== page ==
There is a bewildering array of pet food brands, and products within brands, out there to choose from. Products ranging from dry kibble, to canned, to fresh-frozen, to raw meat are available. All have some benefit, all have some risk. How do you decide which of these are best for your lifestyle and your pet’s health? Here are some tips to help you wend your way through the brand maze and select the best products to consider.
#1: The Pet Food Company
Many pet owners don’t trust larger pet food companies, thinking that a large corporation is by nature callous and uncaring. Smaller brands are more closely linked to their customers and likely to make better, safer products. However, statistics tell a different story.
According to Drew Harwell’s article, “The McDonaldization of American Pet Food”, in the The Washington Post, February 5, 2015, three companies produce 93% of all pet foods sold in the U.S. — Big Heart, Mars, and Purina.
Yet 73 of the 88 recall events documented the DogFoodAdvisor.com website during October 2009 through February 2015 link to products of smaller brands, not the big three. These smaller companies account for only 7% of the pet food and treats sold but generate 83% of the recalls.
Smaller companies are also less likely to spend money on regular verification of nutritional content or to have food scientists on staff. Some smaller companies don’t even own their manufacturing facilities, they hire the production out to other factories, sometimes overseas where regulations and oversight are nearly nonexistent.
Should you avoid small pet food companies? Not necessarily, but you will want to know some things about them: like how and where they manufacture the product and whether they offer proof of nutritional content. The law does not require pet food companies to actually meet the claims they make on their bags or in their advertising!
#2: The Label
Pet food labels should offer valuable information. Some are difficult to read. If it seems incomprehensible, it may be so deliberately. A company with nothing to hide will spell out its ingredients clearly and proudly.
How do you know which ingredients are good and which to avoid? Look to professional dog food reviews. Personal testimonies and customer reviews should bear little weight in your final decision. Then find brands that have a variety of products that all rate highly. A company, large or small, that can garner high ratings over their entire product line is doing things right.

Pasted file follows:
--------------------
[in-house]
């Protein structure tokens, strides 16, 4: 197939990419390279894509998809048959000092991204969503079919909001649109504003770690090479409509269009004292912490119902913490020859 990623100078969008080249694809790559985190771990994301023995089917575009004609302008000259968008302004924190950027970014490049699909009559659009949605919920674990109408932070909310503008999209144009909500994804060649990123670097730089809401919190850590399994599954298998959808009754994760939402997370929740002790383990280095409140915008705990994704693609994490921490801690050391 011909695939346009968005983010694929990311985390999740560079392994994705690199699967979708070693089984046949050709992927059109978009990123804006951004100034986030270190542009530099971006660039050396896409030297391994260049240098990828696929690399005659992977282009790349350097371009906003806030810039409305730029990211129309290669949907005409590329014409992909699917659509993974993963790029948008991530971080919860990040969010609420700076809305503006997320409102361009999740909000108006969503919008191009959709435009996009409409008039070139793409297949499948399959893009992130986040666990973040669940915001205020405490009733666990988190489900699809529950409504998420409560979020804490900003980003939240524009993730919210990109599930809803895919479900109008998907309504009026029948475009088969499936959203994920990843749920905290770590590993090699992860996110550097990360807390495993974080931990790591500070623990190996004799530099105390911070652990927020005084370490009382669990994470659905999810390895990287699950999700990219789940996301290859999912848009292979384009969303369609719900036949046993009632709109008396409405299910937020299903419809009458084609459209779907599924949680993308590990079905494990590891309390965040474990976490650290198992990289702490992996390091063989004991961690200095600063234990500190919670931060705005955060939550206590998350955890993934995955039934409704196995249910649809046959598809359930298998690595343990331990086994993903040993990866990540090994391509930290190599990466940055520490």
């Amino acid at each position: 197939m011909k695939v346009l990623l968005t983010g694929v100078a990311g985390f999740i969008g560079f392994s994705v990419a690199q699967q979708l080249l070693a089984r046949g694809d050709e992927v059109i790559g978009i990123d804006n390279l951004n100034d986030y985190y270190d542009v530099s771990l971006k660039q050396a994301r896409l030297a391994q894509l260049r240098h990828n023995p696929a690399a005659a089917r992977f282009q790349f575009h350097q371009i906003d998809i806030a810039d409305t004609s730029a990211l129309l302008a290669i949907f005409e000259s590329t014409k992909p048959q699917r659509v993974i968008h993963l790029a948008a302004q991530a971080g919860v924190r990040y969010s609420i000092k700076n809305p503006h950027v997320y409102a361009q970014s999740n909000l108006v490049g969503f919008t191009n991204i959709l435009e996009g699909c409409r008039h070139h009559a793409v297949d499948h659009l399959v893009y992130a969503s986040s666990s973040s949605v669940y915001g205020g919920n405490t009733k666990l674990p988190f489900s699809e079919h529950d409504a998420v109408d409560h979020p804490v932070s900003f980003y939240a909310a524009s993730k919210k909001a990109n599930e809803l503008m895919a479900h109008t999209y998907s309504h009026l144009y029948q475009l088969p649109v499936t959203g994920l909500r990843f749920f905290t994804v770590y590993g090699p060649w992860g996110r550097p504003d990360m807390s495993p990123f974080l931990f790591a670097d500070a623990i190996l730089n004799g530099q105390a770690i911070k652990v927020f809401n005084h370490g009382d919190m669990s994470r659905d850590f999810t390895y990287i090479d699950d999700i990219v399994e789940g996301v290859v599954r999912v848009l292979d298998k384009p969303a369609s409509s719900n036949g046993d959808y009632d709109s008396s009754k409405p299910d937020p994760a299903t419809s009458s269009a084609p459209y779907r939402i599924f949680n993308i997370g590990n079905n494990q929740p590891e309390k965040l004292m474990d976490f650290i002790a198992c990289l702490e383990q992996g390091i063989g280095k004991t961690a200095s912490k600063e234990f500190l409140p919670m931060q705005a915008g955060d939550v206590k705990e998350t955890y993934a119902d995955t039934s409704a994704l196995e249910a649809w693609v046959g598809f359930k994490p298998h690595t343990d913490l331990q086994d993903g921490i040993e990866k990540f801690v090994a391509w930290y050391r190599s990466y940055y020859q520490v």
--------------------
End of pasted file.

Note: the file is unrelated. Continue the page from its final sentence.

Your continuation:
Comparing labels across brands can help as well. Lower quality products will contain:
- Less real meat
- More meat by-products
- Controversial preservatives or additives
- Anonymous meat ingredients
#3: The Manufacturer
Don’t assume a pet food company actually makes the products they sell. Today, many companies use third-party co-packers to manufacture their products. Some pet food companies are little more than advertising agencies who completely farm-out the manufacturing of their products. In this case there is little if any supervision or quality control.
Some brands make their own from start to finish. Others buy ready-made foodstuffs and combine them for a finished product.
Whether a manufacturer does all, some or none of the manufacturing is not as important as knowing who DOES manufacture the brand you’re buying so you know, should their product be recalled.
#4: Nutrient Testing
You also want to know how, or if, the company is certain its product attains a proper nutritional content.
- How often is nutritional content tested?
- Does the company conduct laboratory analysis?
- Does the company run feeding trials?
Find out how a company tests each product to assure it meets AAFCO nutritional guidelines.
#5: Ingredient Sources
No food is better than the ingredients used to make it. Some purchase ingredients through commodity brokers on the open market from the cheapest source. Others come from countries known to have inferior food quality standards. Better companies source their raw materials from established, reliable, regional suppliers they do business with on an ongoing basis.
Labels generally do not disclose ingredient sources. They don’t have to. So you may have to visit a web site or make a call and ask. If they refuse to provide this information, avoid that manufacturer.
#6: Recall History
Pet food recalls provide valuable clues about a brand’s manufacturing habits. Don’t overreact to dog food recalls. Any process involving human beings will encounter an occasional error. If recalls are frequent, that is a warning sign.
Also look at how the company responded to past recalls. A company that works hard to quickly rectify a problem is worth considering. One that works equally hard to cover it up is not worth considering. For example, some brands have conducted silent recalls: informing only their distributors about a problem, not the public.
Knowing what to look for as good ingredients, bad ingredients, manufacturing processes, ingredient origins, and nutritional assurances will help you find a reliable pet food brand. When you find a product that meets these guidelines, you can feel confident you’ve found a superior pet food brand.